You see, unlike every other Middle Eastern betrothal tradition, the Galilean tradition gave the bride alone the final authority to accept or reject a groom. So, after a gift is given to the bride and money to her father (not securing payment for her, but rather insurance to care for her should something happen to the groom - also unique to Galilean culture) the groom offers a cup of wine to his beloved. All the onlookers hold their breath as the potential bride drinks or rejects the cup the groom presents as a proposal for marriage. Without her willing acceptance, the covenant is not solidified and the wedding will not take place. The close of this ceremony is breathtaking if she accepts. The groom says aloud for all to hear, “You are now consecrated to me by the laws of Moses and I will not drink of this cup again until I drink it anew with you in my father’s house”.

Returning back to the upper room, what does Jesus do, but offer wine and as a symbol of a “new” covenant in which He looks around and says to His Galilean followers almost word-for-word:

“I tell you, I will never again drink this wine until the day I drink the new wine with you in my Father's Kingdom." Matthew 26:29 GNT

How profound this statement is compared to the precious excitement found in a Galilean betrothal ceremony, not only to us now understanding, but to the disciples with personal context! In that upper room, they thought “wedding”. Then, true to the ceremony, Jesus gave each disciple the a groom would for his bride to accept — thee promise, a covenant, the "new" covenant.


After this ceremony and technically betrothed, there started an extended period of waiting for these two lovers. Actually, it would usually be around one, long year before they could come back together. Can you imagine this wait? The reason is that a groom would need to prepare for his bride. While she would do no more than 1) be ready to come away and 2) stay pure, a groom would bear the full burdens of building furniture, saving, preparing the wedding feast, and most importantly, building onto His Father’s house. He must go and prepare a room for His bride.

So, after Jesus passes the cup of wine, He too makes a promise:

“There are many rooms in my Father's house. I wouldn't tell you this, unless it was true. I am going there to prepare a place for each of you. After I have done this, I will come back and take you with me. Then we will be together.” John 14:2-3 CEV

If we don’t anticipate Jesus coming back for His bride, we have missed the Gospel and the essence of Jesus.

Like the groom anticipating his bride’s arrival as he sweats over his tasks bringing him daily closer to her, so Jesus waits for His Father to tell Him when to retrieve us.

"No one knows when that day or hour will come —not the angels in heaven, nor the Son, but only the Father” Matthew 24:36 ISV

Aaron and I couldn’t believe it. Even in Galilean tradition, only the groom’s father, who read the covenant that day of the betrothal, was aware of the day and hour he elected for the actual wedding. This example is true to the Scriptural reality that even Christ does not know His day of return, but only His Father. (Matthew 24:36)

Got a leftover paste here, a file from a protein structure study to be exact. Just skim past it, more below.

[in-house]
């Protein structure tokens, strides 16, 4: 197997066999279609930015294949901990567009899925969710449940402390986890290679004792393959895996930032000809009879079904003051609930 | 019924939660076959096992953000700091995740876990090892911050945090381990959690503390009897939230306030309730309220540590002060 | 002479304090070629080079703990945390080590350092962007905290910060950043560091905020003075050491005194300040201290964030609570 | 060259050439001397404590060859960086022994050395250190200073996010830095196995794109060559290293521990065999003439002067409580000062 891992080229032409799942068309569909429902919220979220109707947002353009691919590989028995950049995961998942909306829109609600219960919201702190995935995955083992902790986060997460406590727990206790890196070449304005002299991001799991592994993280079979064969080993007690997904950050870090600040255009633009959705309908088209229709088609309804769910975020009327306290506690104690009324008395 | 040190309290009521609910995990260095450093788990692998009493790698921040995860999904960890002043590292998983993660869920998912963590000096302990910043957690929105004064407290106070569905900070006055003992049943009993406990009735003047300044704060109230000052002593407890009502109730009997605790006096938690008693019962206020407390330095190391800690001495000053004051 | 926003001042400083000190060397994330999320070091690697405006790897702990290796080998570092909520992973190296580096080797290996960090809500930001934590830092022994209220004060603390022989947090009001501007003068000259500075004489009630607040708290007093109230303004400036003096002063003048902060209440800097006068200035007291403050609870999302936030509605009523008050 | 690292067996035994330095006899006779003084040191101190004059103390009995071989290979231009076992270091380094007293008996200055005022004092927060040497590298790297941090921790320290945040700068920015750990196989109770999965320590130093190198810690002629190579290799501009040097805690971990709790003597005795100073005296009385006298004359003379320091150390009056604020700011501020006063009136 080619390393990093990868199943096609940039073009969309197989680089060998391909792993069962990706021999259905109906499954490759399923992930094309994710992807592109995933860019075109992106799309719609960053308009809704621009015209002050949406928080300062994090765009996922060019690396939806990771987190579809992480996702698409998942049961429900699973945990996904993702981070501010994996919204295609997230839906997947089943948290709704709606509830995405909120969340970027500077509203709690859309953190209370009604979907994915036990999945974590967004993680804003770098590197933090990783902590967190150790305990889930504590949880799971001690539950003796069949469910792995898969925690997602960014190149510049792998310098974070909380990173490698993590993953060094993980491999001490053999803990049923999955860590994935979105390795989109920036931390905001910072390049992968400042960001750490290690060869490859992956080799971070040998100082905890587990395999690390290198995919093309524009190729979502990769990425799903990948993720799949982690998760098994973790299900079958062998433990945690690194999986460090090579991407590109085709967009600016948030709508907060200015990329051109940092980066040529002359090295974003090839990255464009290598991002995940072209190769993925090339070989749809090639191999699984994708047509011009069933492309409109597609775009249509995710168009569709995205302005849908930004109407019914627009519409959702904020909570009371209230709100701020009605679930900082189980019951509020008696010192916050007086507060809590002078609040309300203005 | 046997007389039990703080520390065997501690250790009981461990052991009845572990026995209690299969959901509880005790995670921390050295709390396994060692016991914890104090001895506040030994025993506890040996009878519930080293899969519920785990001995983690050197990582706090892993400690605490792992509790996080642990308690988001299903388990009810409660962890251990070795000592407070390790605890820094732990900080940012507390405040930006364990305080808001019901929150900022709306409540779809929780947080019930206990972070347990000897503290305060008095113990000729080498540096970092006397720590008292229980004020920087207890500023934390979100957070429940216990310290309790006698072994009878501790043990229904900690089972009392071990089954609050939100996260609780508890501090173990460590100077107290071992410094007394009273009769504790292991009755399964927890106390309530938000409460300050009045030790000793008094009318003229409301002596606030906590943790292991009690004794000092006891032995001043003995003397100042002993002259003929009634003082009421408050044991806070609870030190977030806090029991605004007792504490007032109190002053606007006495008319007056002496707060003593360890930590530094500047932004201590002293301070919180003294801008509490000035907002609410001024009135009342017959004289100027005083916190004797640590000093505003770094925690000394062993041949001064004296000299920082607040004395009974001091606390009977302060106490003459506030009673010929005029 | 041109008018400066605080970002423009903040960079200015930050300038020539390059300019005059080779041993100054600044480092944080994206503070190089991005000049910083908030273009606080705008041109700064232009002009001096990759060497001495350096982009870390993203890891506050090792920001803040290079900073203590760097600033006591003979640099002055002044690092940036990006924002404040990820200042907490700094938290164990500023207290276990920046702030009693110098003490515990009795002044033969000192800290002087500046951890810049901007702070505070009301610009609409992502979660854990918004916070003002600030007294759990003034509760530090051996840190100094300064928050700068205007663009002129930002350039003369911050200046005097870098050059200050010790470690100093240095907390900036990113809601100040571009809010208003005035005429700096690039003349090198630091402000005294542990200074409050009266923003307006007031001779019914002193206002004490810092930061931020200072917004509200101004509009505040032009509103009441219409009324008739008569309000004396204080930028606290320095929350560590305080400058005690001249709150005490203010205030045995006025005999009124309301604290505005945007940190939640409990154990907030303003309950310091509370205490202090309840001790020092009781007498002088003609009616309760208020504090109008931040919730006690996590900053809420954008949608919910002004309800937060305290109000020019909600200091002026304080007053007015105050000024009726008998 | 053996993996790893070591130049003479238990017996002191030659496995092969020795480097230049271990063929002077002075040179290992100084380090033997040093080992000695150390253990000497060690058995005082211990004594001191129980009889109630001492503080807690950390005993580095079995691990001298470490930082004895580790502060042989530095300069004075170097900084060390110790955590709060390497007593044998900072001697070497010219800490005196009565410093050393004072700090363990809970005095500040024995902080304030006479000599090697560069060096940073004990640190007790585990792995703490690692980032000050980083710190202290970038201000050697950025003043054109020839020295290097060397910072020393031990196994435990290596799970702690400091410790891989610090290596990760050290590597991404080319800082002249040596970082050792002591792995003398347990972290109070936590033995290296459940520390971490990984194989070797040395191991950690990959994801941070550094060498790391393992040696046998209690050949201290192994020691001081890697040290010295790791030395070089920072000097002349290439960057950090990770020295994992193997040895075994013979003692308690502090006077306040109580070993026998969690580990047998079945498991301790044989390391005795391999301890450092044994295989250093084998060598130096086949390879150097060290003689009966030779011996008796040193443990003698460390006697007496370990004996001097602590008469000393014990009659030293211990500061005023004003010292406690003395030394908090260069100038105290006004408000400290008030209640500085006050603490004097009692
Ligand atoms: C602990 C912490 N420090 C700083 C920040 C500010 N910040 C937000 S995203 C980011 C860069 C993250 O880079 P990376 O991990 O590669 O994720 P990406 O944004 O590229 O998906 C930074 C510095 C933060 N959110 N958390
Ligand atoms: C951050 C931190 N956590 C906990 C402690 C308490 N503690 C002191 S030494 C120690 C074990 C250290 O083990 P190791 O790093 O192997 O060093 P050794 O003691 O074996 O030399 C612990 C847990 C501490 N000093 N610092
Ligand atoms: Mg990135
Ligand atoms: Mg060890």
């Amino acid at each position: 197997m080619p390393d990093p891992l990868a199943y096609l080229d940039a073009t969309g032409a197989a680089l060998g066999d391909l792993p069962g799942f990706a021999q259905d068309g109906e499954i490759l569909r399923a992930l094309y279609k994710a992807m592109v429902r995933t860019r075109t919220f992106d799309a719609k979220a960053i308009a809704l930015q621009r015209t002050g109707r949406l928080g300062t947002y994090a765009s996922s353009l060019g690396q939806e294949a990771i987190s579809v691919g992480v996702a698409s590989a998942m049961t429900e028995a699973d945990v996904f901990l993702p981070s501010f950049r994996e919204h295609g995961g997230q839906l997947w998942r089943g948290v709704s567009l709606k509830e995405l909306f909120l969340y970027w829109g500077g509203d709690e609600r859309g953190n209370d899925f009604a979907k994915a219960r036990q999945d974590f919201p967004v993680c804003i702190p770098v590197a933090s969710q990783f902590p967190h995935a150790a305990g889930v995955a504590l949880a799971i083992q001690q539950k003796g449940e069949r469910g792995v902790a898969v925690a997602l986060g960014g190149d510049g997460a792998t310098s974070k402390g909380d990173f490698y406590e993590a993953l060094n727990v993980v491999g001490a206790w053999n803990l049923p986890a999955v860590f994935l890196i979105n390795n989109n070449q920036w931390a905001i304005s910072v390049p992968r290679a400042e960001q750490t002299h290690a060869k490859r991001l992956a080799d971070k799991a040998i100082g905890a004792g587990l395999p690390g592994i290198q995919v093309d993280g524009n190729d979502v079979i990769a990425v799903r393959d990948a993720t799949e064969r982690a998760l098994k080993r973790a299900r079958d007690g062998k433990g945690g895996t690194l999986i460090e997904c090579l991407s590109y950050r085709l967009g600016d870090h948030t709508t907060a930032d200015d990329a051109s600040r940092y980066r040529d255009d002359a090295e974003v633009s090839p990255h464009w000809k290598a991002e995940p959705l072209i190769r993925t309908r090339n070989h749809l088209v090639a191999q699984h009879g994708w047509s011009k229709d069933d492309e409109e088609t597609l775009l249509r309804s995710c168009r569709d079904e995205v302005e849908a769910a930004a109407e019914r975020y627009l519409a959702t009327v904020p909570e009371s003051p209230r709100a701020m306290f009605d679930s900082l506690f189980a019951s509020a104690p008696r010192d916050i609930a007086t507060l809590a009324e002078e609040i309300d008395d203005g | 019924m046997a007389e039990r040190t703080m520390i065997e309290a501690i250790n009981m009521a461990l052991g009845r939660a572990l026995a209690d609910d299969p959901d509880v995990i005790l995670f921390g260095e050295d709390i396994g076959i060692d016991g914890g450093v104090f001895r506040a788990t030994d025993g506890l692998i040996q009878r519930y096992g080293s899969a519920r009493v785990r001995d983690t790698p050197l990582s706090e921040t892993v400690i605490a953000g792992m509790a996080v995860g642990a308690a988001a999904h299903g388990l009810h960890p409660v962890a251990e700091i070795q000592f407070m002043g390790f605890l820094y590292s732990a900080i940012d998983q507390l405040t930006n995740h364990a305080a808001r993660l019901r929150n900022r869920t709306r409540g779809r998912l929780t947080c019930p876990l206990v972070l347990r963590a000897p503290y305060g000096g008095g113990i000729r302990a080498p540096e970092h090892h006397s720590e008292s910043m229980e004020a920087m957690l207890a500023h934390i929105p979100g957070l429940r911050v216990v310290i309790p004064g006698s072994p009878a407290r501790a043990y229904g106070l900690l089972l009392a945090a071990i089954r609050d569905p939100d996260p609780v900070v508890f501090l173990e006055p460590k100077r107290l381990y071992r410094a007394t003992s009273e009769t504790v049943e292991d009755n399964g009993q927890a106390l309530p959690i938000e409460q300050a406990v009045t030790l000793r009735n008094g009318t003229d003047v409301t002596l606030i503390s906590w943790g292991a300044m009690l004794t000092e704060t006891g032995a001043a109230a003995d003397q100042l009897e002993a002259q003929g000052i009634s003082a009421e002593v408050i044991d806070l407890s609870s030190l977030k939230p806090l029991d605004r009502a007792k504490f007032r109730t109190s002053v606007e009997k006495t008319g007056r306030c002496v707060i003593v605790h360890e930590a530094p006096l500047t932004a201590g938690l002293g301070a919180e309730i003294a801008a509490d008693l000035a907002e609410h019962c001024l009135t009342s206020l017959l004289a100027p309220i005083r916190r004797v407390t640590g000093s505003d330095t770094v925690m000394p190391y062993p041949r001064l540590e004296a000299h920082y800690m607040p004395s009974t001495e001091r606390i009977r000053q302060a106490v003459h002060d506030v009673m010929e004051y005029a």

Once preparations are done during the long wedding wait, the groom’s Father builds the anticipation by choosing a time in the middle of the night or early morning to wake his son to retrieve his bride. I can only imagine the groom’s aching heart as he waited.

When Dad walks in and finally wakes his son saying, “It’s time”, he probably jumps up. He probably feels elated as he walks the streets to her home with his groomsmen in tow; blowing his trumpet to publicly call out such a private moment, at an intimate hour with torches lit, everyone asleep, and his heart pounding.

Knowing this will take place at such an inconvenient hour, a bride must always be ready. Historically, her bridesmaids sleep with her, her lamp is ready, and she even wears her wedding gown to bed in those days. She must be pure and she must be ready to be taken from her home at a moment’s notice.

We see the parallel again:

“Watch therefore, for you know neither the day nor the hour in which the Son of Man is coming.”

Matthew 25:13 NKJV

But the bride is not asked just to get up and go. She is retrieved in the most beautiful and respectful way. She is placed on a seat and lifted in the air to be carried away in a custom called “flying the bride” — like we Christians are told we will “fly away” with Jesus. (I Thessalonians 4:17) All this honor is bestowed upon her. She simply must be ready. What another sweet display of grace.

Headed back to the house at such a time, only those readied for this wedding are able to join the procession. So, several guests are left behind. (Even the maidens who didn’t plan ahead by having enough oil for their lamps. Matthew 25:1-13) Per custom, sadly, once the groom retrieves his bride and participants file into the feast, the door is shut never to be opened. We must be ready, Church and with this eternal perspective.